• coping strategies

The number of combinations of these is astronomical—even more so than DNA.

I designed the SuccessFinder solution to measure—in one test— the full 85 behavioral propensities and 35 career themes. An individual’s answers across the 125 scales, presented in multiple combinations can predict success against 500 job roles currently benchmarked by SuccessFinder. Benchmarks are created from the behaviors of the leading professionals worldwide in each role. Over the years, we’ve actually developed 2,000 job role benchmarks, but changing business needs have required adapting, adding or obsoleting roles over time.

What about the resume?

I don’t discount skills, knowledge and experience. I will never go under the knife of surgeon who doesn’t have board certification credentials.

But skills and experience alone cannot accurately predict which person will be better than the other in a given job.

Rather than trying to type people or put them in boxes like Myers-Briggs type personality tests do, we look to find how each one is unique. And, we look more precisely at what separates the exceptional performer in each role. These are our benchmarks that we then weight against exceptional, average and marginal performers.

Proven Success

Our scientifically proven accuracy: 65-85%. We continually endeavor to maintain the highest level of psychometric standards as defined by the American Psychological Association’s standards for educational and psychological testing.

That power is resonating. While today we are launching a new standalone company to develop, market and sell our methodology, which is also newly available in the Cloud, SuccessFinder is already in use by CEOs, Board of Directors, HR leaders and Organizational Development counselors to lend science to high impact hiring, development and succession plans for their talent.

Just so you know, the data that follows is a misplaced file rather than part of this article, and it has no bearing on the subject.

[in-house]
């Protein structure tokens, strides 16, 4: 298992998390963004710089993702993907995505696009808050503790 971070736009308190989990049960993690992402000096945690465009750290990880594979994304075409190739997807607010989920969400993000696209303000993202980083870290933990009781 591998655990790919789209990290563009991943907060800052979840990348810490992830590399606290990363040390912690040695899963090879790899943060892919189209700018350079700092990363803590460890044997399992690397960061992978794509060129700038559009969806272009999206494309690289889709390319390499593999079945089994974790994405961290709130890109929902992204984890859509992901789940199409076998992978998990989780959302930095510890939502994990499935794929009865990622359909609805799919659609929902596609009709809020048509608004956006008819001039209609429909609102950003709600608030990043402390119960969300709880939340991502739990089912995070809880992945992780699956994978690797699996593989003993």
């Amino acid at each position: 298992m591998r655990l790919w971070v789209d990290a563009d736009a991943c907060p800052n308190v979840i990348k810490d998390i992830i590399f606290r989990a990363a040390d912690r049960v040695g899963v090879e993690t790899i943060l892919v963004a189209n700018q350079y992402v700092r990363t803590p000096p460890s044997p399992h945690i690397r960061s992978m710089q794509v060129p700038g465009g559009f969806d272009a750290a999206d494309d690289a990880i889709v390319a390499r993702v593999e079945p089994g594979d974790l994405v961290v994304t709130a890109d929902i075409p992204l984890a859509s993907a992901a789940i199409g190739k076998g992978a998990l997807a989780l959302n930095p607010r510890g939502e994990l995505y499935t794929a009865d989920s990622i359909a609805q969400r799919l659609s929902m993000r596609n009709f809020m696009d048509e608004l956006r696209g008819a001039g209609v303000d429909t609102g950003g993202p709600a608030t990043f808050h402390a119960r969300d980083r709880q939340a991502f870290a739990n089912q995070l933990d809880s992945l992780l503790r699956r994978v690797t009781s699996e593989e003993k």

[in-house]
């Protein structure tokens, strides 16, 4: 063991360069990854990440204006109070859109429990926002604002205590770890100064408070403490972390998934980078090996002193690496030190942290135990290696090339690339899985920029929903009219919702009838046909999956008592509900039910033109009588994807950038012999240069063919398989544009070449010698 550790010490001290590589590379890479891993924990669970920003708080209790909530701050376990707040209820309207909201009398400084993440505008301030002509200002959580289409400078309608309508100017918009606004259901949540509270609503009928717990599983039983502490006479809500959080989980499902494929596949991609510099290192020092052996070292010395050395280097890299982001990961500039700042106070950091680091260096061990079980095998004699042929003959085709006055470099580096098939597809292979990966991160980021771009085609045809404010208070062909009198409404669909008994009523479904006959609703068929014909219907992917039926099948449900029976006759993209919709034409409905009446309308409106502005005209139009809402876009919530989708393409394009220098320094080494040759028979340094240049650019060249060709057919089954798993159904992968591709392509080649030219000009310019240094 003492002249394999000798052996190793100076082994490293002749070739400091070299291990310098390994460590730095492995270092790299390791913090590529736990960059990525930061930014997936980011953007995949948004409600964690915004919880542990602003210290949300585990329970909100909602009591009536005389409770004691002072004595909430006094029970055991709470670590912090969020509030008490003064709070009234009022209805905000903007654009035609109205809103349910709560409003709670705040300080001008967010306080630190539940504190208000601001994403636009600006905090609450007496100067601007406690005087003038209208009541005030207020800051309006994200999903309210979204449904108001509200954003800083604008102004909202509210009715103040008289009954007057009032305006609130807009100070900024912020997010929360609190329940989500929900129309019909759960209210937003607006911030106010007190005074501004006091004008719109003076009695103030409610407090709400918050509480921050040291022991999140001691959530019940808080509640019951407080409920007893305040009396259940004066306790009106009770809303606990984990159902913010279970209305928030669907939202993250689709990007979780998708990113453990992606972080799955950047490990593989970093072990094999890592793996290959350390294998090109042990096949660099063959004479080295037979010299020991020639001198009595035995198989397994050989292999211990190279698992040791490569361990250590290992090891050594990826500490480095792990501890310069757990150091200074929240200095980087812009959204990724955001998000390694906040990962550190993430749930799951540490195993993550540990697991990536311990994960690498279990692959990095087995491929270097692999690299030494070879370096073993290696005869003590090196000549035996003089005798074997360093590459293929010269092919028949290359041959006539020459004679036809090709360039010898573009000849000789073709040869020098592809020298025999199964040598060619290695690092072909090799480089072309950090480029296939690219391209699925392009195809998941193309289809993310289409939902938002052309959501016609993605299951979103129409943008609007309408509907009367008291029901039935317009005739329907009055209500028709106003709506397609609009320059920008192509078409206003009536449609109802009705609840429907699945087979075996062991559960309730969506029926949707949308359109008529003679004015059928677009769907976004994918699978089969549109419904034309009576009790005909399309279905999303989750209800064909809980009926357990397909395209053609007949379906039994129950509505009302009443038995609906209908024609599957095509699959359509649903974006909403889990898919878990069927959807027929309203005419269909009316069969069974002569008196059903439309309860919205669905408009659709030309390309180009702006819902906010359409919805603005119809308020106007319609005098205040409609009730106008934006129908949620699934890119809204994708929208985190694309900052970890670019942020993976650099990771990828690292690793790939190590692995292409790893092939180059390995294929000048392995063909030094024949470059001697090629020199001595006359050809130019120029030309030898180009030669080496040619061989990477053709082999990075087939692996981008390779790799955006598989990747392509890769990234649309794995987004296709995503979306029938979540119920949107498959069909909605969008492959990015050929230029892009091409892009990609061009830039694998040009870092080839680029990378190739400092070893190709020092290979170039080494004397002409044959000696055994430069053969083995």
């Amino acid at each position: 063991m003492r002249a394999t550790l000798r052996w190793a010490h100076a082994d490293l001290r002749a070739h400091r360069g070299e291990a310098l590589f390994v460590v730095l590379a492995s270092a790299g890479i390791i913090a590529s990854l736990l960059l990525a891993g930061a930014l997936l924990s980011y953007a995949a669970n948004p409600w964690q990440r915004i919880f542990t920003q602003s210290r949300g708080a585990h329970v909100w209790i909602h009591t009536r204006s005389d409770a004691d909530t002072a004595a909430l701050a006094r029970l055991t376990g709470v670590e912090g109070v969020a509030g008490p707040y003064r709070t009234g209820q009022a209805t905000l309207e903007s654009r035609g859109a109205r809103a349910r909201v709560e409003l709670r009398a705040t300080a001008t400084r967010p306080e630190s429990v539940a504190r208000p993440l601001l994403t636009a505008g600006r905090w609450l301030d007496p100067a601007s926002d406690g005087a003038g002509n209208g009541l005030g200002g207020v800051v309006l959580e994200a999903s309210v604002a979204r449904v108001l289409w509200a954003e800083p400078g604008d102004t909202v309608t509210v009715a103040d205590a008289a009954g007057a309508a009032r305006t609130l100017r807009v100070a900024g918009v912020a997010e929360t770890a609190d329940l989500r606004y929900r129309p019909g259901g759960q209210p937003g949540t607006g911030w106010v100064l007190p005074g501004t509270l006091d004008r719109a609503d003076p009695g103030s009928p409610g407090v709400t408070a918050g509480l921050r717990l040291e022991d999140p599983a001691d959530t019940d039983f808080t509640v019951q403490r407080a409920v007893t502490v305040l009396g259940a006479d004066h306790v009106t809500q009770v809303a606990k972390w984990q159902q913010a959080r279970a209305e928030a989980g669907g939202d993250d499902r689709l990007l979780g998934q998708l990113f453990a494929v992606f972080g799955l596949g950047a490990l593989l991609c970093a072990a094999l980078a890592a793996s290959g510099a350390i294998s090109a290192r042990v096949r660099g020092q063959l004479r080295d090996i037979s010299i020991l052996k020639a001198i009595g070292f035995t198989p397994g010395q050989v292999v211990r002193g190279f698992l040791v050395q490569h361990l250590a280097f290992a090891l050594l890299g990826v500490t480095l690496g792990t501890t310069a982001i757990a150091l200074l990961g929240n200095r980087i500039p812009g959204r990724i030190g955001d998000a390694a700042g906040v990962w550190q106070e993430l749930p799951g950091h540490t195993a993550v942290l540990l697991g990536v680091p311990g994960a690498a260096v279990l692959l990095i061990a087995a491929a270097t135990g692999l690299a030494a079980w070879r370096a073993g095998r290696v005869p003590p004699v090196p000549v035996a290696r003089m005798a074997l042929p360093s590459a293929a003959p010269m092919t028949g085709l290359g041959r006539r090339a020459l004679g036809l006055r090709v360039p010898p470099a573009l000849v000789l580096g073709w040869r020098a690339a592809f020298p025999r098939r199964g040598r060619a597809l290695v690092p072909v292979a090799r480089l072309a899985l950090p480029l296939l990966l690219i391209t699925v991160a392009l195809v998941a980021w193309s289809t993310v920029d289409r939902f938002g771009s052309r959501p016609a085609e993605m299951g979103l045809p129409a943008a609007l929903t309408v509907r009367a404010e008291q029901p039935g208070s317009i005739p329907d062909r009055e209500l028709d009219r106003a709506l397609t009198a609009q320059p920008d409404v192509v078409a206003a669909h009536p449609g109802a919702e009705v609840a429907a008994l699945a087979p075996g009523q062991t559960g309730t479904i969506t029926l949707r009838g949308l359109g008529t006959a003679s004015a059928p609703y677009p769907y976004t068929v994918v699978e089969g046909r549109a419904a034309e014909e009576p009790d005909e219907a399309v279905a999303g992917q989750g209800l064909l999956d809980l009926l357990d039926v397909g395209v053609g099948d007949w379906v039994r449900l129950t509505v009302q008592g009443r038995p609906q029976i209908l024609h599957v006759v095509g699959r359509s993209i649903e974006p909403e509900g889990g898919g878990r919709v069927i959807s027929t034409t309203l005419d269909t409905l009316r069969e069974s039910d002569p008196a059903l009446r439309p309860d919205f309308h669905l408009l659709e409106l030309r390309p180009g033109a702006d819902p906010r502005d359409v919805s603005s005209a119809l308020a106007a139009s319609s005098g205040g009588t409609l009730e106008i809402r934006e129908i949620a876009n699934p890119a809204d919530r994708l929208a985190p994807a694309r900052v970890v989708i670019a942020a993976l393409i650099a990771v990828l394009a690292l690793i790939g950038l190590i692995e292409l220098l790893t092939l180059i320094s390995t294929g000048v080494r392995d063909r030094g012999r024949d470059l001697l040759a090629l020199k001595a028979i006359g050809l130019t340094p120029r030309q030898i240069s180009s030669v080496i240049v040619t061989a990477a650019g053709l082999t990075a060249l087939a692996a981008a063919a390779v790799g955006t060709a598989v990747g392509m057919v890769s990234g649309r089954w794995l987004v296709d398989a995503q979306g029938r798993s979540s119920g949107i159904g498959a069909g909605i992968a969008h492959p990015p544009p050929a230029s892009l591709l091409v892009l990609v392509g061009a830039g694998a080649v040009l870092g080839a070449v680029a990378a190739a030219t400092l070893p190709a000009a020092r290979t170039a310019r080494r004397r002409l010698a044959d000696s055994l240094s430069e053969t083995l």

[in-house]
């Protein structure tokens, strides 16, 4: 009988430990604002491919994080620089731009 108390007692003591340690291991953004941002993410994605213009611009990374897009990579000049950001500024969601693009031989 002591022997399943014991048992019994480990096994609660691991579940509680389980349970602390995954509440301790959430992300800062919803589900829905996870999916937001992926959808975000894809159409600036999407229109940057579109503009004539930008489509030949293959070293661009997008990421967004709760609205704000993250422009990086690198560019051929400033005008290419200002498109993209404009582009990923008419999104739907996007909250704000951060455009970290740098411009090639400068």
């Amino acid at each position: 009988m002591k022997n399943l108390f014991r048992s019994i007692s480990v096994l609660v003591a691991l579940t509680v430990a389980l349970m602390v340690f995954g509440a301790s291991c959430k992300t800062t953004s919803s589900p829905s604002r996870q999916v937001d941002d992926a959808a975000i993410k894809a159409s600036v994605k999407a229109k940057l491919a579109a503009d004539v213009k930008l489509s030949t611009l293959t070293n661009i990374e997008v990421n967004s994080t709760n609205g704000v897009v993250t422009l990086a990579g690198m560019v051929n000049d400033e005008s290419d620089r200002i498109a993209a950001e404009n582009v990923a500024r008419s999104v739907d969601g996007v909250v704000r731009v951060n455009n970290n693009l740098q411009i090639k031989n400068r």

I am incredibly proud of broad and growing application of our talent assessment and career prediction system by global mid- and large-sized companies. Even more fulfilling is understanding the impact on individuals to find and pursue more meaningful, rewarding careers.

Self-efficacy is the foundation for SuccessFinder. Its thesis is: whatever human beings can imagine is what they are capable of doing. If you can imagine it, then you know you can do it.

We love being able to help open up the imagination about what is possible through our work with Behavioral DNA.


About the Author:  At the age of 9, Dr. Larry Cash’s life was almost destroyed by a test that concluded he was mentally challenged. In fact, Larry was dyslexic. A member of the Ontario Psychological Association and an International Affiliate of the American Psychological Association, he’s dedicated his life to understanding the intricacies of human behavior, working to develop training and testing that accurately looks at unique individuality and potential. Larry is the founder and developer of SuccessFinder, a talent assessment and career prediction platform that benchmarks behaviors from more than 40,000 highly successful professionals worldwide, across more than 500 roles. He can be reached at